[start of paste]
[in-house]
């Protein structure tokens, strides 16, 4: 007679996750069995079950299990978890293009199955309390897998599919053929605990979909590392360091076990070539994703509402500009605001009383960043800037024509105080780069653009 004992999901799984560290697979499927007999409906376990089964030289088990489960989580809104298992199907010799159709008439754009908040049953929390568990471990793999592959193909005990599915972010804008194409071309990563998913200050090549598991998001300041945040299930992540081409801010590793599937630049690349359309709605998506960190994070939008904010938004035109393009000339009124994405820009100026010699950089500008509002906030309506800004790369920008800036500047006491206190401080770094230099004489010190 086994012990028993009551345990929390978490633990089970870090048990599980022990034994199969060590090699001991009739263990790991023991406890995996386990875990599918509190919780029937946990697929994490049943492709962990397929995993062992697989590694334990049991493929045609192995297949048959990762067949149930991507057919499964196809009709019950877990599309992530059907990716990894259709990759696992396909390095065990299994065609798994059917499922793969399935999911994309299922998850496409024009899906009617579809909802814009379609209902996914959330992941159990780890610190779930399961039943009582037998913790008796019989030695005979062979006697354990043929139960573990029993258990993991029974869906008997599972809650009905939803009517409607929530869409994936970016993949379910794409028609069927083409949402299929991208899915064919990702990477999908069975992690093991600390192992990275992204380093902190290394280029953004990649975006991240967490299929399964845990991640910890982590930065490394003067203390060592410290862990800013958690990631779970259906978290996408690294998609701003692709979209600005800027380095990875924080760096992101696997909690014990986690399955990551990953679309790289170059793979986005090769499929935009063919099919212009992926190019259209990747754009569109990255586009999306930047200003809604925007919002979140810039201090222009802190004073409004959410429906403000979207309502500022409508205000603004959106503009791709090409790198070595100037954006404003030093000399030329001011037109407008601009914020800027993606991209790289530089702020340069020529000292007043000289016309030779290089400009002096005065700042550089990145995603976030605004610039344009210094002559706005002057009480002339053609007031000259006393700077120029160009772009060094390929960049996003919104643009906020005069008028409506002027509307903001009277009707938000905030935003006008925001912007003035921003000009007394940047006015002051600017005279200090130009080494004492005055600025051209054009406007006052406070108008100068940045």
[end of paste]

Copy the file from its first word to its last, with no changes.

[in-house]
């Protein structure tokens, strides 16, 4: 007679996750069995079950299990978890293009199955309390897998599919053929605990979909590392360091076990070539994703509402500009605001009383960043800037024509105080780069653009 004992999901799984560290697979499927007999409906376990089964030289088990489960989580809104298992199907010799159709008439754009908040049953929390568990471990793999592959193909005990599915972010804008194409071309990563998913200050090549598991998001300041945040299930992540081409801010590793599937630049690349359309709605998506960190994070939008904010938004035109393009000339009124994405820009100026010699950089500008509002906030309506800004790369920008800036500047006491206190401080770094230099004489010190 086994012990028993009551345990929390978490633990089970870090048990599980022990034994199969060590090699001991009739263990790991023991406890995996386990875990599918509190919780029937946990697929994490049943492709962990397929995993062992697989590694334990049991493929045609192995297949048959990762067949149930991507057919499964196809009709019950877990599309992530059907990716990894259709990759696992396909390095065990299994065609798994059917499922793969399935999911994309299922998850496409024009899906009617579809909802814009379609209902996914959330992941159990780890610190779930399961039943009582037998913790008796019989030695005979062979006697354990043929139960573990029993258990993991029974869906008997599972809650009905939803009517409607929530869409994936970016993949379910794409028609069927083409949402299929991208899915064919990702990477999908069975992690093991600390192992990275992204380093902190290394280029953004990649975006991240967490299929399964845990991640910890982590930065490394003067203390060592410290862990800013958690990631779970259906978290996408690294998609701003692709979209600005800027380095990875924080760096992101696997909690014990986690399955990551990953679309790289170059793979986005090769499929935009063919099919212009992926190019259209990747754009569109990255586009999306930047200003809604925007919002979140810039201090222009802190004073409004959410429906403000979207309502500022409508205000603004959106503009791709090409790198070595100037954006404003030093000399030329001011037109407008601009914020800027993606991209790289530089702020340069020529000292007043000289016309030779290089400009002096005065700042550089990145995603976030605004610039344009210094002559706005002057009480002339053609007031000259006393700077120029160009772009060094390929960049996003919104643009906020005069008028409506002027509307903001009277009707938000905030935003006008925001912007003035921003000009007394940047006015002051600017005279200090130009080494004492005055600025051209054009406007006052406070108008100068940045």